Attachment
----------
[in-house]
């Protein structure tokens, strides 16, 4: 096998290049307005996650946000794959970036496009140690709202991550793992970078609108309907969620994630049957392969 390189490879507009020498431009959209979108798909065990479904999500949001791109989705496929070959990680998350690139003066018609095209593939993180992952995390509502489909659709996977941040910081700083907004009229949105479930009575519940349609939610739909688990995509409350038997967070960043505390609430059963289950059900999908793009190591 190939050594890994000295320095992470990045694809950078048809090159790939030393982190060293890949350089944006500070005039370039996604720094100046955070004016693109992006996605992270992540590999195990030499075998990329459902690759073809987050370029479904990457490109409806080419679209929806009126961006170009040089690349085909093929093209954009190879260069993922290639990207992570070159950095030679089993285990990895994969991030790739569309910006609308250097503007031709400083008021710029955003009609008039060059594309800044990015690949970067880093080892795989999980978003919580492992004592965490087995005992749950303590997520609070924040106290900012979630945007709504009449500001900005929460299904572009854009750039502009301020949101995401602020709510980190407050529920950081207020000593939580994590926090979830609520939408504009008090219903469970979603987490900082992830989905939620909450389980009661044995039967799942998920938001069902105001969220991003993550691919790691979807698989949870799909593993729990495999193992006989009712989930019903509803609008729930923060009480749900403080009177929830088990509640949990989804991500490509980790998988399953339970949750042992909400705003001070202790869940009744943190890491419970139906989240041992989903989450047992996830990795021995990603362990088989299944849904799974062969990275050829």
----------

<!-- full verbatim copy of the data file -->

[in-house]
């Protein structure tokens, strides 16, 4: 096998290049307005996650946000794959970036496009140690709202991550793992970078609108309907969620994630049957392969 390189490879507009020498431009959209979108798909065990479904999500949001791109989705496929070959990680998350690139003066018609095209593939993180992952995390509502489909659709996977941040910081700083907004009229949105479930009575519940349609939610739909688990995509409350038997967070960043505390609430059963289950059900999908793009190591 190939050594890994000295320095992470990045694809950078048809090159790939030393982190060293890949350089944006500070005039370039996604720094100046955070004016693109992006996605992270992540590999195990030499075998990329459902690759073809987050370029479904990457490109409806080419679209929806009126961006170009040089690349085909093929093209954009190879260069993922290639990207992570070159950095030679089993285990990895994969991030790739569309910006609308250097503007031709400083008021710029955003009609008039060059594309800044990015690949970067880093080892795989999980978003919580492992004592965490087995005992749950303590997520609070924040106290900012979630945007709504009449500001900005929460299904572009854009750039502009301020949101995401602020709510980190407050529920950081207020000593939580994590926090979830609520939408504009008090219903469970979603987490900082992830989905939620909450389980009661044995039967799942998920938001069902105001969220991003993550691919790691979807698989949870799909593993729990495999193992006989009712989930019903509803609008729930923060009480749900403080009177929830088990509640949990989804991500490509980790998988399953339970949750042992909400705003001070202790869940009744943190890491419970139906989240041992989903989450047992996830990795021995990603362990088989299944849904799974062969990275050829």